The simplicity of the site's user interface contributed to its addictive nature. Ultimately, we built the site using Apache, PHP, and MySQL.

Initially, we decided to create the site with only three CGI scripts. While that would have been easier, we eventually decided to make the site more scalable in case we wanted to make changes or additions. Instead, we used a state-machine architecture.

Every page view on our site can be thought of as a certain state. For instance, when a user is looking at a picture, he or she is in the "Vote" state. After a user votes, our machine's initial step is to process the "Exit" tasks of the Vote state, such as tallying the vote in the database.

Based on switching variables, the machine then determines what the next state should be. In the simplest case, the next state should be a return to the Vote state.

The state machine's final task is to perform the "Enter" tasks of the next state. This can include selecting a suitable photo to show the user. The Enter task also renders the HTML for the user, which, in this case, would be a page with another photo on which to vote (see Figure 1).

Using this structure for such a simple site might seem like overkill, but it has definitely paid off. Changing the site is extremely easy due to the fact that all of the various tasks are centralized, including the routing between states.

Another advantage of using the state-machine architecture is that it forced us to create distinct interfaces between states. By load balancing across a farm of identical servers, each running an instance of the state machine, the architecture made it easy to scale the site by just adding more Linux machines.

The Deluge

Not long after building our site, we noticed that starting at around 10 a.m. Pacific Standard Time, our machines' performance began degrading to the point at which our servers were being shut down. Upon further inspection, we noticed that the rate at which SYN connections were being made was overwhelming our servers. When one computer wants to initiate a connection with another, it does so by sending a SYN packet that basically says, "Hello, I want to talk to you, can you hear me?" Many Denial of Service (DoS) attacks involve flooding a Web site with SYN packets, so we immediately thought we were under a DoS attack.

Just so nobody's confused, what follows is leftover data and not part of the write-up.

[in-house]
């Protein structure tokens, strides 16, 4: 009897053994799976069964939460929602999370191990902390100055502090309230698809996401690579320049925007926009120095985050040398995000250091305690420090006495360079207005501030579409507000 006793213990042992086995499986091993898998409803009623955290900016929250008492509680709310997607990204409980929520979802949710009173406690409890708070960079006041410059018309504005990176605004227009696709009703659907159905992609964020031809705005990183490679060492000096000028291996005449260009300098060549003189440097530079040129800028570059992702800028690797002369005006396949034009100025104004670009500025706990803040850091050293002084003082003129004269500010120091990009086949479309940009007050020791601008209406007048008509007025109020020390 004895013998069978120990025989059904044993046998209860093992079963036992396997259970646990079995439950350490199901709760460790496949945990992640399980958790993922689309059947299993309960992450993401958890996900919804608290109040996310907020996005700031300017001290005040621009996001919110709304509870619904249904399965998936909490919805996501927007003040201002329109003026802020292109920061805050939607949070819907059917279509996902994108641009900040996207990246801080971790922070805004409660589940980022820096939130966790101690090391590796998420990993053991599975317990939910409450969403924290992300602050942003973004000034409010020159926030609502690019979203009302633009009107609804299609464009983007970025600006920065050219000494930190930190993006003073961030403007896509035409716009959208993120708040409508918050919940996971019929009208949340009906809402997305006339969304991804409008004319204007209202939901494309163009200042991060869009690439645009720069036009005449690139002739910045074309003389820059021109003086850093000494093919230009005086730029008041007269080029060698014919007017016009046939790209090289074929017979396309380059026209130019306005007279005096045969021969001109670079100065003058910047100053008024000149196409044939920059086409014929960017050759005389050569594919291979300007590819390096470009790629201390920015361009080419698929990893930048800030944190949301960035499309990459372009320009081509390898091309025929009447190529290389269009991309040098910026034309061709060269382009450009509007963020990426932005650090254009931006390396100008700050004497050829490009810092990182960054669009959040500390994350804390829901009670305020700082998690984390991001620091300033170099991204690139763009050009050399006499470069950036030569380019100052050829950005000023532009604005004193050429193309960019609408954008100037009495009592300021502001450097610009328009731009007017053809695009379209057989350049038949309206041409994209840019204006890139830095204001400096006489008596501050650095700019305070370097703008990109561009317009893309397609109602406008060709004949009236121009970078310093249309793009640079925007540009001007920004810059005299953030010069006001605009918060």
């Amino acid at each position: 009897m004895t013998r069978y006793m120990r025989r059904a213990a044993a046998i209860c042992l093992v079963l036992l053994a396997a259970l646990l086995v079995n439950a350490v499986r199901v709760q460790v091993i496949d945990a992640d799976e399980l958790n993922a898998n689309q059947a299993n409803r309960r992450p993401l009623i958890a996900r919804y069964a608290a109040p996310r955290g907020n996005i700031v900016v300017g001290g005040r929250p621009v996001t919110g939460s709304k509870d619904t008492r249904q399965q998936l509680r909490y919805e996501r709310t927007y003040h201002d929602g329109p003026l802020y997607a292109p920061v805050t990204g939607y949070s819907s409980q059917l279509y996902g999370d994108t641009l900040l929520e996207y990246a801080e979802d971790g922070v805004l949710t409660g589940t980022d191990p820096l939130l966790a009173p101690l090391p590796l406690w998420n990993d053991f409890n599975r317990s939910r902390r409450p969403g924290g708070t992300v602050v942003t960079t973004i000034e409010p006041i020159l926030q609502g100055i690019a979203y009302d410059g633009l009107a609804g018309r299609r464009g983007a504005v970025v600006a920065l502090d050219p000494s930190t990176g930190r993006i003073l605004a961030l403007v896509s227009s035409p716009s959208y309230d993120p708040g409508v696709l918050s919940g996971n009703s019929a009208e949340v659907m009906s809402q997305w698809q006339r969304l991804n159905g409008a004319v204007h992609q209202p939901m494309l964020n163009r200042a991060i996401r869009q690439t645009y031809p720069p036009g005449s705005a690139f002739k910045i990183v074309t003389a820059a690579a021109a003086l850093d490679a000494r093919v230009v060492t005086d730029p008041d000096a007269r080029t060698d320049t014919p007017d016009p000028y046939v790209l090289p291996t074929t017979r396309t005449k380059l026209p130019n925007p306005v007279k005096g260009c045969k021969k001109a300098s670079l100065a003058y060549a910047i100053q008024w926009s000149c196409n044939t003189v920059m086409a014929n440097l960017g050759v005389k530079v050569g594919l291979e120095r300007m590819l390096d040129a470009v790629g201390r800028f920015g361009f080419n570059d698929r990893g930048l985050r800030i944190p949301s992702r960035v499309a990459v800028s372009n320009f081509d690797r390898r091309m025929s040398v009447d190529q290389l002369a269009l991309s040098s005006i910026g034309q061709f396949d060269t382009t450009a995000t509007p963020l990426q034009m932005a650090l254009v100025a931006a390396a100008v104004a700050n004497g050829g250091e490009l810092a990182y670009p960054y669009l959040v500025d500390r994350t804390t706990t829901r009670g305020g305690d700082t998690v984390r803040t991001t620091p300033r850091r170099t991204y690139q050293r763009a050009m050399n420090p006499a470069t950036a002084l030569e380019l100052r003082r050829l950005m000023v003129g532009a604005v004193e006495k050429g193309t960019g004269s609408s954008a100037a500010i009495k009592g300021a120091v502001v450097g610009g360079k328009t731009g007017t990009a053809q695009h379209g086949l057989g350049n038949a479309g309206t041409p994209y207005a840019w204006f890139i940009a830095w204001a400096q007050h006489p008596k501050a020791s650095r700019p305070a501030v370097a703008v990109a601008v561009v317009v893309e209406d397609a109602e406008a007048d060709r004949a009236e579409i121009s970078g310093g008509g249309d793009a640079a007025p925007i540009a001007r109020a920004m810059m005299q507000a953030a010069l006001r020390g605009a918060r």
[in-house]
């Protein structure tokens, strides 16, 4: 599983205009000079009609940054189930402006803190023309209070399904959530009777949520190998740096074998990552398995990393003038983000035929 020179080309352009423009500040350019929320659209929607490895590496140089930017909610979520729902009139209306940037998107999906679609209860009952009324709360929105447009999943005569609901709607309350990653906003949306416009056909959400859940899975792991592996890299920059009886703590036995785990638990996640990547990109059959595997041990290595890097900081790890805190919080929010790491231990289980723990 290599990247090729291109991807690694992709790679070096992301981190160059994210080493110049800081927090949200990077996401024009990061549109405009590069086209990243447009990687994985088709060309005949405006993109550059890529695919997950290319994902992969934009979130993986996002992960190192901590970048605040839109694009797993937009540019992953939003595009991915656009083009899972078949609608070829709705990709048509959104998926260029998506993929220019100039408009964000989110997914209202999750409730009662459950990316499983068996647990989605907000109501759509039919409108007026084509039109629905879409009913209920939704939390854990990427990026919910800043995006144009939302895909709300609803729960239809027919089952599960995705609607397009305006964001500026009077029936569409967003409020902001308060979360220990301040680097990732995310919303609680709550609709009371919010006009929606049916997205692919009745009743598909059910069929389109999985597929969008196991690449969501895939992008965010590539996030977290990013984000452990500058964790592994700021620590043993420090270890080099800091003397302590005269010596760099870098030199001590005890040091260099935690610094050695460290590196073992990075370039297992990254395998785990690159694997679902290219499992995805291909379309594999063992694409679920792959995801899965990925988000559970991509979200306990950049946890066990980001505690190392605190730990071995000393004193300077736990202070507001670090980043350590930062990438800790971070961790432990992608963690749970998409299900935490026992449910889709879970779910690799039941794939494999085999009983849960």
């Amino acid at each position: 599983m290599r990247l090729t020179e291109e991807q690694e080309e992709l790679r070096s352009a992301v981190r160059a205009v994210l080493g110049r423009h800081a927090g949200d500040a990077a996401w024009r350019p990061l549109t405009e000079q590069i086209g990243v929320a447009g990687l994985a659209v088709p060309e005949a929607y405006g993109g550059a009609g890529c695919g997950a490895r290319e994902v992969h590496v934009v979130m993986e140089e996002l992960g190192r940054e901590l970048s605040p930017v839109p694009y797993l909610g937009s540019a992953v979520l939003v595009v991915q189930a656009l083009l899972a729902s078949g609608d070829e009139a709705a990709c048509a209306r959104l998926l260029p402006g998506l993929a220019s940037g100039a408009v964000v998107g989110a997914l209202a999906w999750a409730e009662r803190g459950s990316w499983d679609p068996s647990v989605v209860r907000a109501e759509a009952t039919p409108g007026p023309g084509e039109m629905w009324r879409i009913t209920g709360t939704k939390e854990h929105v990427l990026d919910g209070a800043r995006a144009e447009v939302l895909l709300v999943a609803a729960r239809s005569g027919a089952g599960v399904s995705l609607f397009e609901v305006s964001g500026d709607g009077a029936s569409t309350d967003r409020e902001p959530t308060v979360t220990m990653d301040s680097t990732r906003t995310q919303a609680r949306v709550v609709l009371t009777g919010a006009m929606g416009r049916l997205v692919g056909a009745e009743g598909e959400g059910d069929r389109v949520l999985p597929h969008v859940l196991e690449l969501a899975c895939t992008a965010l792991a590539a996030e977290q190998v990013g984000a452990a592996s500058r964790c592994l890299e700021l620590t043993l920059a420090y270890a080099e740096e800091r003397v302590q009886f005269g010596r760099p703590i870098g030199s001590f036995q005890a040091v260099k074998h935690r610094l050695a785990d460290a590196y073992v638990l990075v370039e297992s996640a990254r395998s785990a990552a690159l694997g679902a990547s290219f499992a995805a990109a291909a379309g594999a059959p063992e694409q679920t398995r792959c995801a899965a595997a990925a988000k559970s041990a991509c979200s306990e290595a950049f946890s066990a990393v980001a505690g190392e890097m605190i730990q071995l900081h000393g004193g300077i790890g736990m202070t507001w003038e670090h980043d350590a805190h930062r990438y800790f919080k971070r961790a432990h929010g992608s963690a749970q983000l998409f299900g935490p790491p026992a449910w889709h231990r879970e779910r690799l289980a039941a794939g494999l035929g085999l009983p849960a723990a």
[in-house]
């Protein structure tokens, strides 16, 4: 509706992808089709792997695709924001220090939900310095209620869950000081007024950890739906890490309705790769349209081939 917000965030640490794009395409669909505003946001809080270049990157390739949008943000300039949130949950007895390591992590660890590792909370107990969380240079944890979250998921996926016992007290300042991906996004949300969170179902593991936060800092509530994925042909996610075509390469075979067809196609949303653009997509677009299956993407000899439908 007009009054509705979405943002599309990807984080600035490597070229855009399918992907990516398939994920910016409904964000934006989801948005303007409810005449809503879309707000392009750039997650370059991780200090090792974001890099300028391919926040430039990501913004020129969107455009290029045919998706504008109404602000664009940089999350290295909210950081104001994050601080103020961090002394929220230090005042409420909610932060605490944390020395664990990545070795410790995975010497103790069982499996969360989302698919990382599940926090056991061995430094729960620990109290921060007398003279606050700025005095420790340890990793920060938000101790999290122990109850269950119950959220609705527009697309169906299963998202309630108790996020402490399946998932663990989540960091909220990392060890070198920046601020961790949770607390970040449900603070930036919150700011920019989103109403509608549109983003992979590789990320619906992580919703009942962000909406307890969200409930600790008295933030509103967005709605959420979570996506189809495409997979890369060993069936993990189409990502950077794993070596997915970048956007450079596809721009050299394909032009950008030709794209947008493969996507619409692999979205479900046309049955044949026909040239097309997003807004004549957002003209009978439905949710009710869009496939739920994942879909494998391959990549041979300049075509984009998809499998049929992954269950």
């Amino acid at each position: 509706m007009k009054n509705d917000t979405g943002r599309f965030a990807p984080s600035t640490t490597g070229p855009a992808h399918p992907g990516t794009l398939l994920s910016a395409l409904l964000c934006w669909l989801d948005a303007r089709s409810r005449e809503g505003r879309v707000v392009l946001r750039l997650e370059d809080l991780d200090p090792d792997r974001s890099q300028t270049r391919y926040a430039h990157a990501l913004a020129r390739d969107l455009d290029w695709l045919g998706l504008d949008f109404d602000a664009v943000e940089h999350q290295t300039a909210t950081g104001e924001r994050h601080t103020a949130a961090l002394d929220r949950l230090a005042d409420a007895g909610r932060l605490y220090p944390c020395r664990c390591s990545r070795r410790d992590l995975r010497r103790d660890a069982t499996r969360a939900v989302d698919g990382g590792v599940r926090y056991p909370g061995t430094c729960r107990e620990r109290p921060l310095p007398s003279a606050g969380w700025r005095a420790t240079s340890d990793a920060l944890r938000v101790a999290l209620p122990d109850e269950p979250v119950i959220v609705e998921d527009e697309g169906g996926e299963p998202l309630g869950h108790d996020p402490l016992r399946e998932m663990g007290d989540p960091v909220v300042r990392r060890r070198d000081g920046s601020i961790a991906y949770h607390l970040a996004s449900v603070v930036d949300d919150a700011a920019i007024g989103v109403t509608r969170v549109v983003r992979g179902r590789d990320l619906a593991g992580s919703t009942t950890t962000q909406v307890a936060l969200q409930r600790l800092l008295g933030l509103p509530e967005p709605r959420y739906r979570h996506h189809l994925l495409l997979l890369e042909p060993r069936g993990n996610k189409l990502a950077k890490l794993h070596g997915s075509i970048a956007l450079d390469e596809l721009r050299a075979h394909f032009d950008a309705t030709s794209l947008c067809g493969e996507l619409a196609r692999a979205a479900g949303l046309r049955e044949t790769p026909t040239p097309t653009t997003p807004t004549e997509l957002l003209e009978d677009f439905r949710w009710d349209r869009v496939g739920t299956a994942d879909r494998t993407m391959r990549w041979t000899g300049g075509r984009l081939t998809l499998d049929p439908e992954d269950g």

Of course, this problem disappeared as soon as we solved the real problem—our system didn't have enough capacity. It turns out that we weren't under attack, but rather the demand for our Web site was more than our system could handle.

Reaching a position in which we might add machines was in and of itself a problem. When we started the site and were immediately flooded with hits, we considered obtaining some colocation space and setting things up ourselves. Then we realized a few things:

  • We didn't have the money to buy servers, firewalls, and load balancers.
  • Even if we had the money, it would take a long time to get them.
  • We didn't have the experience to set these up and maintain them.
  • We didn't have the resources to handle this side of things.
  • Hosting Web servers wasn't our core competency.

At that point, we had never heard of managed hosting. We learned about it when searching online for potential Web-hosting services. With managed hosting, customers lease machines that are already racked, instead of renting space in a data center. The managed host guarantees the uptime, handles the server maintenance and monitoring, and sells bandwidth based on actual usage instead of pipe width. Even more importantly, the host has extra machines on hand and can add servers at a moment's notice.

This option let us lease our machines without having to arrange for bank financing (no bank would have lent us money, anyway). With managed hosting, we could outsource our entire network operations department. Thus, this decision was a no-brainer.

We chose to use Rackspace Managed Hosting because it was top ranked by a couple of informational Web sites we consulted. This ended up being a great choice. That first week, I called Rackspace nearly every night around 3 a.m. to request another server. Each time, the new machine would be up and running by the time I awoke the next morning. By the end of the week, we had gone from one Web server to seven.

Database Overload

Once we had all the machines we needed to handle the massive amount of HTTP requests we were receiving, the database started bottlenecking. Our system architecture consisted of seven Web servers running Linux, and a Sun E220 that stored our database. One thing we learned through testing was that the open-source tools performed significantly better on a single-processor 700-MHz Pentium III machine running Linux than they did on a quad-processor Sun machine. MySQL is probably optimized for Linux because the open-source community develops it.